Bruce is completely swayed over by Walter’s swagger and prowess. It doesn't take long for Hildy herself to be completely enamored by the idea of covering one last story. On the way to a shared press room, Hildy has Bruce go to the train station to wait for her. But instead of Hildy covering the story in any normal way, she bribes the police where Earl is being held captive, in order to interview the man; already going extra lengths for front page news. In the background, Walter too goes out of his way and has Bruce framed for stealing a watch. Without knowing it, at least consciously, the dynamic duo are driving head-on back toward each other. Because Hildy must now bail out Bruce from Jail, she comes to the realization that her profession is too destructive, and that she must retire from her kind of behavior. As she goes back to the press room, where other journalists are themselves working on the same story, she tries to finish and skip town early with Bruce, but fate seems to have different plans for her.
Earl escapes his imprisonment, leading Hildy and the other journalists to scramble to be the first one’s to find and get their story. As fate would have it, the escaped alleged murderer, enters through the fire-escape window into the shared press room, when Hildy is there alone. Scared and carrying a gun, Earl becomes emotional and confesses to Hildy that shooting the police officer was only an accident. Seizing on the opportunity, Hildy has Earl stay in the building, and hides him away in a roll-top desk, knowing she could truly be the first one to get her big story heard. Shortly thereafter, Walter arrives, and joins in Hildy’s plan on temporarily hiding Earl from the police. This is when the film goes out of its way to prove how well Walter and Hildy connect with each other on an emotional and pragmatic level.
The two of them become completely in sync with one another when working. As Hildy uses the typewriter to compose her story, Walter distracts the other journalists away from the desk that Earl is stowed away in, including its the desk’s owner. While Walter distracts and removes Bruce’s mother from the room, Hildy calms and reinsures Earl that he is of course innocent and everything will work out in favor, so long as she is able to write her story about it. The camera itself almost entirely keeps them in frame together, side-by-side and step-in-step, so that we buy into them working well with one another. Their paths meeting at a challenging road of destiny when the police chief and mayor of the city encroach in their building and press room, discovering that Earl had been hiding in a desk, and that Walter and Hildy are responsible for this act of obstruction of justice.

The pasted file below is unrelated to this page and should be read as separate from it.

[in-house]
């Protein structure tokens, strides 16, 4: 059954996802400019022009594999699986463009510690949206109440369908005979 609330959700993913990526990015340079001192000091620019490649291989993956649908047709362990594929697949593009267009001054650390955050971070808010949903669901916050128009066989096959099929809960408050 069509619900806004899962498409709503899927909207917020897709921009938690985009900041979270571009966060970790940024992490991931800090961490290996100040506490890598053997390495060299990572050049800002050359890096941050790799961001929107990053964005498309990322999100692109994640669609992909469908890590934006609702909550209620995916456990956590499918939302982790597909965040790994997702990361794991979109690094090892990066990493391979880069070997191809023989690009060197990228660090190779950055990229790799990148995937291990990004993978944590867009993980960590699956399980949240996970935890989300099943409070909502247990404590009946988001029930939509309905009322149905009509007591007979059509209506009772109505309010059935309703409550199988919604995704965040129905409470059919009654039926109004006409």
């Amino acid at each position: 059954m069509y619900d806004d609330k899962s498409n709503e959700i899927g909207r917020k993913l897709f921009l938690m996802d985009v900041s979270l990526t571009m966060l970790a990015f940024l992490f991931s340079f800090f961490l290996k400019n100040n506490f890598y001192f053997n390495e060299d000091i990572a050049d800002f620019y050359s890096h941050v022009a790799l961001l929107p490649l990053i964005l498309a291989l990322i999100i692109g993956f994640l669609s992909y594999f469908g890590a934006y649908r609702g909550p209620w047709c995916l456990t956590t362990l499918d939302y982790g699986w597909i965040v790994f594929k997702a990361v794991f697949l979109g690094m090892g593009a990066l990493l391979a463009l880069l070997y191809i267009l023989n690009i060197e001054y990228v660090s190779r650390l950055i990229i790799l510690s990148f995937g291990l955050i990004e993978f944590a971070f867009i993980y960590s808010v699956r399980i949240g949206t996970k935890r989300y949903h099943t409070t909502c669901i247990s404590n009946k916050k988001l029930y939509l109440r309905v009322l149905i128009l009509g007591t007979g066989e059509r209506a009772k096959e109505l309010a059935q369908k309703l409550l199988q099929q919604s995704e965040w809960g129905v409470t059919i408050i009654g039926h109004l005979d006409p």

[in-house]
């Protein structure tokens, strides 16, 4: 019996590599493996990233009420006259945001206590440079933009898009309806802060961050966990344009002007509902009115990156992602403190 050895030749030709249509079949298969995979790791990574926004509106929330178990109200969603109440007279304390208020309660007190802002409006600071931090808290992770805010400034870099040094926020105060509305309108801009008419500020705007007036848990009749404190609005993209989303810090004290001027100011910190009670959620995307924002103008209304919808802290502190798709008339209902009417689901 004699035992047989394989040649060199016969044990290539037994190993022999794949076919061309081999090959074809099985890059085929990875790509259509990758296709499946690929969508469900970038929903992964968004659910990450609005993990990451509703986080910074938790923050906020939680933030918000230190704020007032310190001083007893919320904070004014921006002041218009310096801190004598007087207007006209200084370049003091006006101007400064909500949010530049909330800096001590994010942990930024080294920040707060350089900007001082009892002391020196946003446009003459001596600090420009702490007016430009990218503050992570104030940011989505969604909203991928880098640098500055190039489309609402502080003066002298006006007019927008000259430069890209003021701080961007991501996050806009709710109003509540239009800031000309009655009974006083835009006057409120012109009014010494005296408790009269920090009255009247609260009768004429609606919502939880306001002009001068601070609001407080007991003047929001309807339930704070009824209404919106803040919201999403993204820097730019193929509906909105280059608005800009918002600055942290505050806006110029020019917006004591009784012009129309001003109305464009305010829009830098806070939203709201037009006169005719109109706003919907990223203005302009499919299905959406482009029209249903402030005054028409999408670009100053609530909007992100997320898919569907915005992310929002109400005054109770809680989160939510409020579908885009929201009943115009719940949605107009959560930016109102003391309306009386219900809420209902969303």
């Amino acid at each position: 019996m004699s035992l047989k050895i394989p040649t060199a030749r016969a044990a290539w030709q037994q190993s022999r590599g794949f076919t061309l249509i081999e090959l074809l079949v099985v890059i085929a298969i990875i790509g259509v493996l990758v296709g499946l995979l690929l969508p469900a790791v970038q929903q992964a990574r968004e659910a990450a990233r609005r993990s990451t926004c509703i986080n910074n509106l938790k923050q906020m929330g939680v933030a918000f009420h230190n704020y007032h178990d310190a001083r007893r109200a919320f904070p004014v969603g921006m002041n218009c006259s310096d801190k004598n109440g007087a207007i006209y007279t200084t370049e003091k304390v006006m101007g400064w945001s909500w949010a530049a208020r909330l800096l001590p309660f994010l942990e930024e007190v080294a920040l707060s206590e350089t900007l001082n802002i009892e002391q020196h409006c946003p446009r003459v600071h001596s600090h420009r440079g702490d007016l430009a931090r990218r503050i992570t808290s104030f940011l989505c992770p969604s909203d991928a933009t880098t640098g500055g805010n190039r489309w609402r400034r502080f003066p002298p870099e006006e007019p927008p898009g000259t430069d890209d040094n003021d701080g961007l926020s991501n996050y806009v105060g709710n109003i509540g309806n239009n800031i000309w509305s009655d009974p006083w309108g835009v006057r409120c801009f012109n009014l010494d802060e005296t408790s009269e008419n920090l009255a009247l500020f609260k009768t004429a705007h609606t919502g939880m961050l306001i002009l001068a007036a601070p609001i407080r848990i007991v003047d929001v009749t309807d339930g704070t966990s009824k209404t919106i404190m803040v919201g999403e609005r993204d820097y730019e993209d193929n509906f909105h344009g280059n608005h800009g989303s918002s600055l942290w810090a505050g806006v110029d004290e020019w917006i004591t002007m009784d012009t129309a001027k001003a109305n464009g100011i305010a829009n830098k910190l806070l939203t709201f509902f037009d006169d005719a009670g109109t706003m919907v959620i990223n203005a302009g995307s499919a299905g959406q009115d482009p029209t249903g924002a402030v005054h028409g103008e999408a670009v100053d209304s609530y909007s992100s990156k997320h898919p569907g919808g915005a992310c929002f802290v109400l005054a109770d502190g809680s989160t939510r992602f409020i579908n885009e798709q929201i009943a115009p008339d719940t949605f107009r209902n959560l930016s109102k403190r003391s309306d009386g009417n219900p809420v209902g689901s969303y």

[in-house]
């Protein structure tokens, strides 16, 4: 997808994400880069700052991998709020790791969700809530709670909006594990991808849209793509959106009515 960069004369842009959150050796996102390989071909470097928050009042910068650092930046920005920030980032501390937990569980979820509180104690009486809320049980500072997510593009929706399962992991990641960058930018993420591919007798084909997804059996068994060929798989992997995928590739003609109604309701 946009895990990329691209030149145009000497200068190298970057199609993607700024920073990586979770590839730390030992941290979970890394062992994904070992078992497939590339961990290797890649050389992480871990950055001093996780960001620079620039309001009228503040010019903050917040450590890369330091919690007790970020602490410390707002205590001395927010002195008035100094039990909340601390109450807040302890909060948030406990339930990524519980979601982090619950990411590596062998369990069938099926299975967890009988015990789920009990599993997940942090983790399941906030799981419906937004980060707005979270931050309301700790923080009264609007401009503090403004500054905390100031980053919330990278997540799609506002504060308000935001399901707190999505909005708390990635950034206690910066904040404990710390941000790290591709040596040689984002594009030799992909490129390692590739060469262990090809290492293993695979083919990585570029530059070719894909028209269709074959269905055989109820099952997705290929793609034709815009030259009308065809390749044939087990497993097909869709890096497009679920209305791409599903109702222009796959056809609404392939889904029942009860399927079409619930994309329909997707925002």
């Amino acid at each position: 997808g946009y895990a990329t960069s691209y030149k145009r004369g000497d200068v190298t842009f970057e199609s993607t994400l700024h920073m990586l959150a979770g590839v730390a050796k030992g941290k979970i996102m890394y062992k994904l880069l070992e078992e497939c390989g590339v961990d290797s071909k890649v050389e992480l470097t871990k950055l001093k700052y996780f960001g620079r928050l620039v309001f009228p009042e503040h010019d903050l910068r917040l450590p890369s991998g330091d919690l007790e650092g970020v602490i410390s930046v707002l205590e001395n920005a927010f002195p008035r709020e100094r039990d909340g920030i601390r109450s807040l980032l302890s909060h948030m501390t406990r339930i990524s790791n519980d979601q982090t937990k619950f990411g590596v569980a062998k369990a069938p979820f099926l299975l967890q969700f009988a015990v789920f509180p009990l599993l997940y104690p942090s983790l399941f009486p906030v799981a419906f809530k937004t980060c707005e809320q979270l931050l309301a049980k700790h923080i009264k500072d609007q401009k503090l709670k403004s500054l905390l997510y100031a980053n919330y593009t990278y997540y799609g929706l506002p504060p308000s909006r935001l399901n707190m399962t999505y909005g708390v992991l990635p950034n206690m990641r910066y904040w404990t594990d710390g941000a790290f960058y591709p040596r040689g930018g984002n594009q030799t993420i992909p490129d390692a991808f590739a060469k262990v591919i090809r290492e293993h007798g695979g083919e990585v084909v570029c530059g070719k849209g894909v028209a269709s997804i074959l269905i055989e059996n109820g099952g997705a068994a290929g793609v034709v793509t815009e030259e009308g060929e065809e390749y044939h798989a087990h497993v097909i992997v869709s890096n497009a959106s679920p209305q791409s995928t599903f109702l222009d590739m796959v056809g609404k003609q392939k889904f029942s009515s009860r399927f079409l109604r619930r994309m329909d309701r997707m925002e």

As Earl is escorted away by police, back to temporary holding, awaiting his death penalty, the chief of police and mayor interrogate Walter and Hildy to their involvement, and claim that they’ll both spend about ten years each in jail for this behavior. Comically, they both claim ignorance on the matter and take turns in throwing insults at the police chief. But before they can be escorted off to jail, their saving grace appears as the assistant to the state governor. Earlier in the film, as the police chief and mayor discuss how they plan to use this swift execution of Earl to both gain powerful positions, the chief being promoted and mayor being elected, they are brought a letter from the governor’s office stating that Earl has been completely exonerated from his crimes, and that he should be free to go. Knowing this wouldn’t look good for him, the mayor bribes the governor’s daft assistant with a city job and tells him to act as if he never delivered the letter of exoneration. As the same assistant returns, the mayor orders Walter and Hildy to be released from custody, and that the whole thing was a mistake, as he could not afford his scheme to be witnessed by two journalists.
Now set free, the two are relieved to be out of their predicament, but only Walter seems to revel in it. After a completely wild night, and missing her train to Albany with Bruce, Hildy realizes that she is too good at her job to leave it. Walter proposes to her, suggesting that they should remarry, have a proper honeymoon at Niagara Falls, and remain the dynamic duo they had previously suspended. But Hildy weeps momentarily, accepting that they must go bail Bruce out of jail again, disappointed that she cannot settle down, and be a housewife; as if burdened by societal norms, she cannot escape her nature. The film ends with Hildy and Bruce excited to be working together again, and practically skip out the door to deliver the bad news to Bruce.